The People's Perspective on Medicine

Will Drinking Alcohol and Coffee Extend Your Life?

Would you like to live into your 90s in good health? What are the key ingredients to successful aging? Could alcohol and coffee improve longevity?
Grandma celebrating birthday with her elderly son

Many people have considered a cup or two of coffee a necessary part of their morning ritual, even if a bit sinful. Ditto for a glass of wine or a cocktail at the end of the day. A new study suggests that drinking a little alcohol and coffee might have unexpected health benefits. Older people lived longer if they consumed alcohol and coffee compared to nondrinkers.

The 90+ Study

The oldest old are now the fastest growing segment of the U.S. population. It seems that if you make it to 90 you have a good chance of going and going…a bit like the Ever Ready Energizer Bunny.

Energizer Bunny

COLORADO SPRINGS, COLORADO – SEPTEMBER 4 2010: The 34th annual Colorado Balloon Classic.

The 90+ study recruited members from The Leisure World retirement community in Orange County, California. Every six months these folks were visited and tested for cognitive and physical ability. They were also surveyed about their diet, activities, hobbies and medications. The investigators from the University of California, Irvine, Institute for Memory Impairments and Neurological Disorders (UCI Mind) wanted to know what factors were important in facilitating a longer and healthier life.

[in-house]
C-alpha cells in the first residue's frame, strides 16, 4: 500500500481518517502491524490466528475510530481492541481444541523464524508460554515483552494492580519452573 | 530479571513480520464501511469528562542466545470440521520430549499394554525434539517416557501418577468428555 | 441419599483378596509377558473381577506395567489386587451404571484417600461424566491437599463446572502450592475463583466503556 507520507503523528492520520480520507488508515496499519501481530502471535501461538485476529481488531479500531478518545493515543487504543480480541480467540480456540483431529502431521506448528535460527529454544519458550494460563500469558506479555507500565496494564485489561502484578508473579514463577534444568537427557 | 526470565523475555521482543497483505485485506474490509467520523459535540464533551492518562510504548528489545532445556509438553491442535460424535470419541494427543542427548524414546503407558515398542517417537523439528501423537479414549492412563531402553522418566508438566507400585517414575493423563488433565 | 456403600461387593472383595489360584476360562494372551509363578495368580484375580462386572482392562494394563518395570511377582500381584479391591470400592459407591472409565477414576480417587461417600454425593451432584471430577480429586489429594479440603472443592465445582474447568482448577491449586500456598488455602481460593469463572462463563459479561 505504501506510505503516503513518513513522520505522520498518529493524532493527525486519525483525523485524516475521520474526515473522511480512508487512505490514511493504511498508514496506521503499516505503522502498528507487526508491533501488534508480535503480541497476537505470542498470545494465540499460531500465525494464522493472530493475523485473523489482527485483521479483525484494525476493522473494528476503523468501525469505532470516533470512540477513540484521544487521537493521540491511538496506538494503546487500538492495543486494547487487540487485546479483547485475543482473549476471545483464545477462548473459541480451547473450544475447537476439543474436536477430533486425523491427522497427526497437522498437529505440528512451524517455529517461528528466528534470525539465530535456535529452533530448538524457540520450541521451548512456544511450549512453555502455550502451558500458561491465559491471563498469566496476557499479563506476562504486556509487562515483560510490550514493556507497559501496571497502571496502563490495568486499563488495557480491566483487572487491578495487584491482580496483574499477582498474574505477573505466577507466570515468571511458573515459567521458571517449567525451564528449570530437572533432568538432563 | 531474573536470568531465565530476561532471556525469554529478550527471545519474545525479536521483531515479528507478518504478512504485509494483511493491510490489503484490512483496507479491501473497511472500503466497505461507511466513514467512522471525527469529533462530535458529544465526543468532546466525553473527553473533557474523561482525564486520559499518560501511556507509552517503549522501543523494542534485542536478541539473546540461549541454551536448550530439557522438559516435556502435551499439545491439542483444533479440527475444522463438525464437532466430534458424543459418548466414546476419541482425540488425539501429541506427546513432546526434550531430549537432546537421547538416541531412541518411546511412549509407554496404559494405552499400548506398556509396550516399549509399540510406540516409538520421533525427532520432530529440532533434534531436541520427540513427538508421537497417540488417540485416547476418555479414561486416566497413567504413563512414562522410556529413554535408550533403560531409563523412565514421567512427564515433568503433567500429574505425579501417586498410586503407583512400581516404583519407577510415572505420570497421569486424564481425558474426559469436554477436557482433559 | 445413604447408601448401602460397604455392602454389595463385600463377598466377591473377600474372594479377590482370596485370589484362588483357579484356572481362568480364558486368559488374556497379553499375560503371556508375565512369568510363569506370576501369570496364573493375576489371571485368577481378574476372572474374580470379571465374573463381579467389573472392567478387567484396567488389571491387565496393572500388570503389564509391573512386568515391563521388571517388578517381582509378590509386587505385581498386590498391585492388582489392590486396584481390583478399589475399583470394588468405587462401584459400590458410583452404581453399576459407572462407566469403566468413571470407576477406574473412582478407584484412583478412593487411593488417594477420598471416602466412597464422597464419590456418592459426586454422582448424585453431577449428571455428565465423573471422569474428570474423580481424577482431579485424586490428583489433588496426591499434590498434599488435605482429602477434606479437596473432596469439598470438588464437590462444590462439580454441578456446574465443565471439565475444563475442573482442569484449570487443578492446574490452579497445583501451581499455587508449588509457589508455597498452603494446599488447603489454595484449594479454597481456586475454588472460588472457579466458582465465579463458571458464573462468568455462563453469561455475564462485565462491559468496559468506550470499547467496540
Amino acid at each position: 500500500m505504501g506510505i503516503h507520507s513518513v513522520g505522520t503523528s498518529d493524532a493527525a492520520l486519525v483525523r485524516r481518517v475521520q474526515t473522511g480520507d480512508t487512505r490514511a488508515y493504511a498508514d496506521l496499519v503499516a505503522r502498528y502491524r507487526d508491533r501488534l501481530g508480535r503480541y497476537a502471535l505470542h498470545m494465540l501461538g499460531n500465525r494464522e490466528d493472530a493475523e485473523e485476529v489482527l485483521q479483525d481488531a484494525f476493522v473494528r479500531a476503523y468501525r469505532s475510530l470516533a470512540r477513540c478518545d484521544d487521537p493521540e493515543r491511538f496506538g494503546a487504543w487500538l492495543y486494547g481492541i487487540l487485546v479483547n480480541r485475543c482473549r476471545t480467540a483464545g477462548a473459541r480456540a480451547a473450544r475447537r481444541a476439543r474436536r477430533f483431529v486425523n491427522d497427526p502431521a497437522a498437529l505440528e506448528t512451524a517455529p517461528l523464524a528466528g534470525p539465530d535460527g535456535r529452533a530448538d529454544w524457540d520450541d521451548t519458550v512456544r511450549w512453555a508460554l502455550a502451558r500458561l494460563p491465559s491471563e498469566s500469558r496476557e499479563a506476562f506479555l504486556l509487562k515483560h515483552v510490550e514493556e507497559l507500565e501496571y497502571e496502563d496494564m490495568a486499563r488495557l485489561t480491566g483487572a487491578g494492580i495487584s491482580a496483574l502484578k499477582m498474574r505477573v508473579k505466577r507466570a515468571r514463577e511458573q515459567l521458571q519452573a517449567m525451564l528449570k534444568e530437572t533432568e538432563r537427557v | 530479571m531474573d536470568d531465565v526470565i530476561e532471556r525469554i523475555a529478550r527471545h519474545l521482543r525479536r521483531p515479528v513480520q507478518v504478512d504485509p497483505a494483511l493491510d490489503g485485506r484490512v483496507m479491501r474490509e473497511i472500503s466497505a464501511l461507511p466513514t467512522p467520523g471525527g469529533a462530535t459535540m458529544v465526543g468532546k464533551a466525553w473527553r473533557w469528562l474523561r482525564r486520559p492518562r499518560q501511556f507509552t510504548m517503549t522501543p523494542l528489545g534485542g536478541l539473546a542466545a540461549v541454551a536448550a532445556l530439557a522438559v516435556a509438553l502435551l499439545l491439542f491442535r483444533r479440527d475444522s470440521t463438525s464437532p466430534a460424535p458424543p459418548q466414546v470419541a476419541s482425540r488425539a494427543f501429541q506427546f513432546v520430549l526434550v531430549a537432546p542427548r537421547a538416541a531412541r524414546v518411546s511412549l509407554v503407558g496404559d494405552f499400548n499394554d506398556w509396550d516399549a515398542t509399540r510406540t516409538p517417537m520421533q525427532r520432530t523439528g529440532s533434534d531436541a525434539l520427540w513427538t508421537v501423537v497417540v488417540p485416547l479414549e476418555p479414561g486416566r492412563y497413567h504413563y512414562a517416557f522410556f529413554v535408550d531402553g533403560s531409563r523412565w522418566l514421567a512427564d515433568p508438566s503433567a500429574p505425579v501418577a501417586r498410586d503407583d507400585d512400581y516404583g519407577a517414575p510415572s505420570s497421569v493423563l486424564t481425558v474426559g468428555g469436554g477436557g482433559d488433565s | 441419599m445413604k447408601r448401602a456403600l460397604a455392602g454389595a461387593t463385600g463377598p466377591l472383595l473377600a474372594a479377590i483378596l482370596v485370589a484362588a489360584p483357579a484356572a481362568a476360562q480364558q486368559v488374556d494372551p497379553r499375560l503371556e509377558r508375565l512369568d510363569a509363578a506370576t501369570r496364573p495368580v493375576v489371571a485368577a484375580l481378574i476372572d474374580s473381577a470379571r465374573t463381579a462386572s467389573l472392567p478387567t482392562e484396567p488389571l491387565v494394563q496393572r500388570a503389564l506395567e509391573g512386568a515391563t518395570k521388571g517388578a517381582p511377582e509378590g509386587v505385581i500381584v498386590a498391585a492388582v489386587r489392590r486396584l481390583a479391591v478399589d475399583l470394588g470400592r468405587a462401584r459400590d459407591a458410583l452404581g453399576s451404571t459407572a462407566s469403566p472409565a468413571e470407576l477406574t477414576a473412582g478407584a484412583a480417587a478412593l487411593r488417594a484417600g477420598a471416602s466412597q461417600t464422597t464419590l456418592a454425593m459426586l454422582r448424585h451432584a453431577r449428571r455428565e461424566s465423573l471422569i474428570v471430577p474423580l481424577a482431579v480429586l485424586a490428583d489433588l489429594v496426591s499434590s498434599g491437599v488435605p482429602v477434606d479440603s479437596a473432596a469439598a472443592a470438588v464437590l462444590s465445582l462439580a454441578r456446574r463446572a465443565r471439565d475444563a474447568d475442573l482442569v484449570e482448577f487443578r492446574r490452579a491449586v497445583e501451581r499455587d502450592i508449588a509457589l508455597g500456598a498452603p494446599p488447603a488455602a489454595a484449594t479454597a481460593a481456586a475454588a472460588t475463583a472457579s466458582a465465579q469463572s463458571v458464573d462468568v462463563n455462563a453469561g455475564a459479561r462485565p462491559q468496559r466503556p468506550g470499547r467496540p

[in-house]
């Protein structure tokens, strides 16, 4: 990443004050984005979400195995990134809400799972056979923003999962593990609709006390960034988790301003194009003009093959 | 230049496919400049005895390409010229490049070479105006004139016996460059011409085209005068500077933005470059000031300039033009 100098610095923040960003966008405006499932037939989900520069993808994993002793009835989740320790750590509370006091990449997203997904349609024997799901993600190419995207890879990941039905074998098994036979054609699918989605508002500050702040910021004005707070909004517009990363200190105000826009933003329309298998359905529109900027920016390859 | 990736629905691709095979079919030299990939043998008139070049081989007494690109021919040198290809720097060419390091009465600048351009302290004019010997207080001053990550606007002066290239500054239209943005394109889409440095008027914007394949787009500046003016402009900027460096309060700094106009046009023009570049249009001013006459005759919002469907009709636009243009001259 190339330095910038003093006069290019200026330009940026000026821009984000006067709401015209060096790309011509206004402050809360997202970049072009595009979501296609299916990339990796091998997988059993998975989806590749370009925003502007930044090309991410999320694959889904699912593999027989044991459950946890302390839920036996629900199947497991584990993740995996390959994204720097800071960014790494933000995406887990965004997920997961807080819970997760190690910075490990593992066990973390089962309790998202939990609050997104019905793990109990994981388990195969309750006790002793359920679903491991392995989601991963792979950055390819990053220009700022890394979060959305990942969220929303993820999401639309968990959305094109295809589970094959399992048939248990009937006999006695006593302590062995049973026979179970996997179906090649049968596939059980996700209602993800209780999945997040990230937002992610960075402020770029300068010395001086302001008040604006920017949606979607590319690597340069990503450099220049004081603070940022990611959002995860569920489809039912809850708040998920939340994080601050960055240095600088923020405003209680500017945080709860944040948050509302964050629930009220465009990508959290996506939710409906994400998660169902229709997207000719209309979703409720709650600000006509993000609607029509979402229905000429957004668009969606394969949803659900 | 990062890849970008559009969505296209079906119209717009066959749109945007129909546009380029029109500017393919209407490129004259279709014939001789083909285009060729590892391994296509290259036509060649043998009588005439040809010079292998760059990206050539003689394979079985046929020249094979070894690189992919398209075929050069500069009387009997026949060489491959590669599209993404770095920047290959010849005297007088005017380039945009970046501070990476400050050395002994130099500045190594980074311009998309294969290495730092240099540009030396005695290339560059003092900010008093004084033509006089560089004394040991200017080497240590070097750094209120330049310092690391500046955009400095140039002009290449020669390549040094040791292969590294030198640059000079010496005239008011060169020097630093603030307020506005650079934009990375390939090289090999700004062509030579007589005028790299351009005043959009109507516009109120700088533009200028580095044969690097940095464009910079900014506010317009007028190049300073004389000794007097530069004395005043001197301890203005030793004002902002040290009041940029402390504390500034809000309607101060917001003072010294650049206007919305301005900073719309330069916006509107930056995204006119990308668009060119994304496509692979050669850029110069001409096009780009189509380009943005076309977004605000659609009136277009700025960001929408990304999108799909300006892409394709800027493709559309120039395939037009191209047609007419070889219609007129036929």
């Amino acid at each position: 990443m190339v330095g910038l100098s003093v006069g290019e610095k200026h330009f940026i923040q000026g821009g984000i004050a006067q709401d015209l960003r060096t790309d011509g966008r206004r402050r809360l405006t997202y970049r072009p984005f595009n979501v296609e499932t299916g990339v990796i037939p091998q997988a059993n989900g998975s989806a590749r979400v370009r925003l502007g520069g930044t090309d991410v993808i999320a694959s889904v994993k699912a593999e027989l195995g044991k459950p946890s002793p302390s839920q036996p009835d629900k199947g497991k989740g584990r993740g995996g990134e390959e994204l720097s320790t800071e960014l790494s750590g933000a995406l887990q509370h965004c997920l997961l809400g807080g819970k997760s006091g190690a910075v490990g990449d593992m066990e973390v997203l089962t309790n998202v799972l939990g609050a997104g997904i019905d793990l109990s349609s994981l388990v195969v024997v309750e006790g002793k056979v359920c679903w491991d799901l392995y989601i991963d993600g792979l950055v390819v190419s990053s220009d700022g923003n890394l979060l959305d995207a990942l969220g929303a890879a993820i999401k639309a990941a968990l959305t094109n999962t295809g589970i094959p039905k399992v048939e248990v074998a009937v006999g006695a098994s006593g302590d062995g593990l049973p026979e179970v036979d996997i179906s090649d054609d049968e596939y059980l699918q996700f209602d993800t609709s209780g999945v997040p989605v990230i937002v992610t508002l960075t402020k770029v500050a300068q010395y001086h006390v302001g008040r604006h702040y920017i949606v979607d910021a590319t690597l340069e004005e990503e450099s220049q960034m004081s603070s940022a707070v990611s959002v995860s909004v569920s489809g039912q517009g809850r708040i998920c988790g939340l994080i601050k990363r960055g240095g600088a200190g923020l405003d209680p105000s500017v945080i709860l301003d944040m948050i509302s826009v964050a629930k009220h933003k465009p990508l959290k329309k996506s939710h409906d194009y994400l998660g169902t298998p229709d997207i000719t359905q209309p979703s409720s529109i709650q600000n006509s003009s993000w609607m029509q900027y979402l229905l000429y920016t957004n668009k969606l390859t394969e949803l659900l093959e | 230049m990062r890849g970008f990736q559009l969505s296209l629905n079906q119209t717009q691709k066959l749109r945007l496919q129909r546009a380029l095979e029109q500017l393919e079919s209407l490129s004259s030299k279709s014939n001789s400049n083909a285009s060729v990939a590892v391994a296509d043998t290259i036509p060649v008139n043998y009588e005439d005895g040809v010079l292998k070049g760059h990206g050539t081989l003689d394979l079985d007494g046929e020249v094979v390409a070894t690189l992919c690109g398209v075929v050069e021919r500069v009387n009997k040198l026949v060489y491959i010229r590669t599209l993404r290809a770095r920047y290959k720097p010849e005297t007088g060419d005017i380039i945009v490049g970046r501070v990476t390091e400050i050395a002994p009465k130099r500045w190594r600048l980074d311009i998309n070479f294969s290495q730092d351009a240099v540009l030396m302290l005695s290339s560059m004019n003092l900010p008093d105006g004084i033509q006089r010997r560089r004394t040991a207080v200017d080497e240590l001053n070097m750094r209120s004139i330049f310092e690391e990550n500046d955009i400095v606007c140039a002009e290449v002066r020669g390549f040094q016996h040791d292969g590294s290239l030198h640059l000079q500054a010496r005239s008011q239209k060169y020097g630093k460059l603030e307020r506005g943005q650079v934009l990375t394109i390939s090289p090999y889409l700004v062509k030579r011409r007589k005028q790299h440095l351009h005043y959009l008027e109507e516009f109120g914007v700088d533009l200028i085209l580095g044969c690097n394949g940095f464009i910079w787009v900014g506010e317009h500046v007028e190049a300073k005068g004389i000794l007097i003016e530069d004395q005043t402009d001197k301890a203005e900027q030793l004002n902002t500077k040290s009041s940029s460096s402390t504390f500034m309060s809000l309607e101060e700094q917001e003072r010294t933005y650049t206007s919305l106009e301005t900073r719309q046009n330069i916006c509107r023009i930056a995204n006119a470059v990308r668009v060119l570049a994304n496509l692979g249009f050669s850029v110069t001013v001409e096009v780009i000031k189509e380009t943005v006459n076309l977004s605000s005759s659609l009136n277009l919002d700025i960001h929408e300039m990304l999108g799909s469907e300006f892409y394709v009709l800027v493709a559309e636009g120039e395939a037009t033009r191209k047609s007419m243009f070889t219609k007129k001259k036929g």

The results from the 90+ Study were presented at the annual meeting of the American Association for the Advancement of Science. This research, which began in 2003, has been following the progress of more than 1,600 individuals who were at least 90 years old at the outset.

The investigators wanted to find out which lifestyle factors were associated with longer life. They also explored factors linked to cognitive decline.

Moderate Alcohol and Coffee Consumption:

What they uncovered was somewhat surprising. Moderate amounts of alcohol and coffee were correlated with improved longevity. Even more startling, modest overweight—5 to 10 pounds—was also protective.

UCI Mind Major Findings:

” People who drank moderate amounts of alcohol or coffee lived longer than those who abstained.

“People who were overweight in their 70s lived longer than normal or underweight people did.

“Over 40% of people aged 90 and older suffer from dementia while almost 80% are disabled. Both are more common in women than men.

“About half of people with dementia over age 90 do not have sufficient neuropathology in their brain to explain their cognitive loss.

“People aged 90 and older with an APOE2 gene are less likely to have clinical Alzheimer’s dementia, but are much more likely to have Alzheimer’s neuropathology in their brains.”

Hobbies were Also Protective:

People who spent time every day on a hobby were 21 percent less likely to die prematurely. Daily exercise was also beneficial. The investigators were not able to identify factors that would protect older people from developing dementia.

People’s Pharmacy Perspective:

If you do not drink alcohol, do not start because of these findings. If you do not consume coffee, do not start because of this research. There is no sense in changing your behavior based on this research. Remember, the longevity stats on religious groups that shun cigarettes, coffee and alcohol are surprisingly good.